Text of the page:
Why the Red Sox Traded Mookie Betts
Updated: Feb 7, 2020
Red Sox Nation, we knew this trade was inevitable but it did not make it sting any less. Like any blockbuster, this trade is complex and has a lot of moving parts. My goal is to write about all the different angles of the trade. This post will focus on why the Red Sox traded Mookie Betts.
Mookie Betts is an elite and generational talent. As a Red Sox fan, the idea of a Mookie Betts being traded feels like a punch to the gut. The reality is baseball is a business. Mookie Betts believes he is worth four hundred twenty million dollars over the next twelve seasons. The Red Sox were not going to pay him that so they traded him. I can already see the angry fans in Boston arguing forever saying “Mookie Betts did not want to play in Boston, he was in it for money” or “he is not worth the money” and the usual "John Henry is cheap."
The truth is the situation was much more complicated than any of those statements. Here is the full breakdown on why Mookie Betts is no longer a Boston Red Sox.
The Asking Price
Mookie Betts is a future Hall of Famer. Any team trading a known future Hall of Famer is crazy. Well maybe not if there is no chance they can resign him before the player hits free agency. The Red Sox have been trying for multiple off-seasons to extend Betts and according to Lou Merloni, those negotiations did not go well for Boston.
There is no way Mookie Betts should be paid similar to Mike Trout money, right?
Mike Trout is the best player in baseball. He could retire tomorrow and he would be a first ballot Hall of Famer. When he goes off into the sunset we might even say he was a top five player of all time. He is that good. Mookie Betts exceeding Trout’s record breaking contact is not likely but it’s certainly possible. The price for elite talent just keeps going higher and higher every year. This offseason, the Yankees signed a pitcher who is soon entering his thirties for nine years and three hundred twenty four million to pitch for them once every five days. On average, Geritt Cole is thirty six million on his Yankee contract, more than that Mike Trout.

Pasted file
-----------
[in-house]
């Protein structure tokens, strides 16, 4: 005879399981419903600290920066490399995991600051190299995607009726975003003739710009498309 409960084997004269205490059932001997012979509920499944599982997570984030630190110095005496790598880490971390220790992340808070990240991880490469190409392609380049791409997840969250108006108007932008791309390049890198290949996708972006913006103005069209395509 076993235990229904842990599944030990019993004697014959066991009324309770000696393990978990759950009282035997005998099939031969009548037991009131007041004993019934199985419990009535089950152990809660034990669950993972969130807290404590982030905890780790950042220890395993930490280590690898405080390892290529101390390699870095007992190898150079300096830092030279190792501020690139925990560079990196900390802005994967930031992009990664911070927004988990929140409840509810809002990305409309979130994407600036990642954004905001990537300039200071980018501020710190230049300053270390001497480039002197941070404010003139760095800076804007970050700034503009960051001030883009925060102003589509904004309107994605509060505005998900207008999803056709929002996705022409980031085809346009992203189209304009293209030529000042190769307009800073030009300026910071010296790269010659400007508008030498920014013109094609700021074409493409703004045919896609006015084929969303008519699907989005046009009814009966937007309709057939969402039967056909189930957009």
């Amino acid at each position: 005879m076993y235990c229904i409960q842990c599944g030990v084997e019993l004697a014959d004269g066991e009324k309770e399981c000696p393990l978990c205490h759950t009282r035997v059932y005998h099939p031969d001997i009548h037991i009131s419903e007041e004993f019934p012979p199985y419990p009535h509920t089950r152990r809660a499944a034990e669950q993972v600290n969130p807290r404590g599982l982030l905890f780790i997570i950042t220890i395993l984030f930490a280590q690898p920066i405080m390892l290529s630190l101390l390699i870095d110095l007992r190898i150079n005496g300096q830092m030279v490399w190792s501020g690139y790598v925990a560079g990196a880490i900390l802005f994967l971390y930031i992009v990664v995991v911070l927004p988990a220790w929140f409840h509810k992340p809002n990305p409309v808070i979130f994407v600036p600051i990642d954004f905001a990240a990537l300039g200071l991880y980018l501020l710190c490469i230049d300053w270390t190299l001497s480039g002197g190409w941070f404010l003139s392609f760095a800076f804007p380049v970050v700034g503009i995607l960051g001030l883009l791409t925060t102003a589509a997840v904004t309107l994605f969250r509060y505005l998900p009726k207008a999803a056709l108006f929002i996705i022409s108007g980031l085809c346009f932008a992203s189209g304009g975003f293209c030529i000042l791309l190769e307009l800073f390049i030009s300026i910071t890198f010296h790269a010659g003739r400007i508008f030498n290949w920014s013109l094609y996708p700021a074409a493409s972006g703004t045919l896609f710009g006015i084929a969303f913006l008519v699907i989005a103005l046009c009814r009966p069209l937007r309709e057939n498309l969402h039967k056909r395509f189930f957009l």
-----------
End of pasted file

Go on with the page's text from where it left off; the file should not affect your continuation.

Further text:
An elite position player is worth more to a team than an elite pitcher. Mookie Betts certainly has the right to ask for a record breaking contract. At his best, Mookie Betts can compete with Mike Trout for AL MVP for the next five years. Why have the Red Sox not paid him his market value then?
A New Philosophy
Baseball in the 21st century is all about information and data. Teams who use that information and data to the fullest extent will have the most success, the teams that do not will falter. The Red Sox are adapting to survive. Baseball fans are about to see a more analytical, player development focused Boston Red Sox organization which should excite all of Red Sox Nation.
Believe it or not John Henry is a smart man. His mission is to be ahead of the curb and win as many World Series as he can. He is also a businessman. Keeping those two things in mind, there is absolutely no doubt in my mind John Henry admires teams who win games without spending 200 million dollars. Tampa and Oakland are changing the game and making owners and front offices question the value of money per win. Even the Dodgers are on this trend. In his first five seasons as the Dodgers President of Baseball Operations Andrew Friedman has cut the payroll from 193 million to 169 million while winning the National League West all five years. Sorry George Steinbrenner but there are ways to be competitive without spending the most amount of money.